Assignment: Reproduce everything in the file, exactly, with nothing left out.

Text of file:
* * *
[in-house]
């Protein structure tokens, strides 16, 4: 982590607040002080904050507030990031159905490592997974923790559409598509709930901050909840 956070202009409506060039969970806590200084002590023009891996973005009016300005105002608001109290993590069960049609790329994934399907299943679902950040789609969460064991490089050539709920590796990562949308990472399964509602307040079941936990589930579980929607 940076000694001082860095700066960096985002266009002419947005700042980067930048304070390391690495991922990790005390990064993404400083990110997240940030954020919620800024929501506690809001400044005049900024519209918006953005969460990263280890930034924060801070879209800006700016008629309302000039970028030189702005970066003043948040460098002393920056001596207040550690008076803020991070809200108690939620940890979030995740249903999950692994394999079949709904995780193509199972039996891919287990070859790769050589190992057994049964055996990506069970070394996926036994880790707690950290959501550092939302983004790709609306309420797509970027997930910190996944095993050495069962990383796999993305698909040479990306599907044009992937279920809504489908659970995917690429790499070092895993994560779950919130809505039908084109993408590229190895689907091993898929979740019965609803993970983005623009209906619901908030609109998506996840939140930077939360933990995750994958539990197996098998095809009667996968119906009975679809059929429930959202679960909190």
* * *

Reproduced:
[in-house]
């Protein structure tokens, strides 16, 4: 982590607040002080904050507030990031159905490592997974923790559409598509709930901050909840 956070202009409506060039969970806590200084002590023009891996973005009016300005105002608001109290993590069960049609790329994934399907299943679902950040789609969460064991490089050539709920590796990562949308990472399964509602307040079941936990589930579980929607 940076000694001082860095700066960096985002266009002419947005700042980067930048304070390391690495991922990790005390990064993404400083990110997240940030954020919620800024929501506690809001400044005049900024519209918006953005969460990263280890930034924060801070879209800006700016008629309302000039970028030189702005970066003043948040460098002393920056001596207040550690008076803020991070809200108690939620940890979030995740249903999950692994394999079949709904995780193509199972039996891919287990070859790769050589190992057994049964055996990506069970070394996926036994880790707690950290959501550092939302983004790709609306309420797509970027997930910190996944095993050495069962990383796999993305698909040479990306599907044009992937279920809504489908659970995917690429790499070092895993994560779950919130809505039908084109993408590229190895689907091993898929979740019965609803993970983005623009209906619901908030609109998506996840939140930077939360933990995750994958539990197996098998095809009667996968119906009975679809059929429930959202679960909190």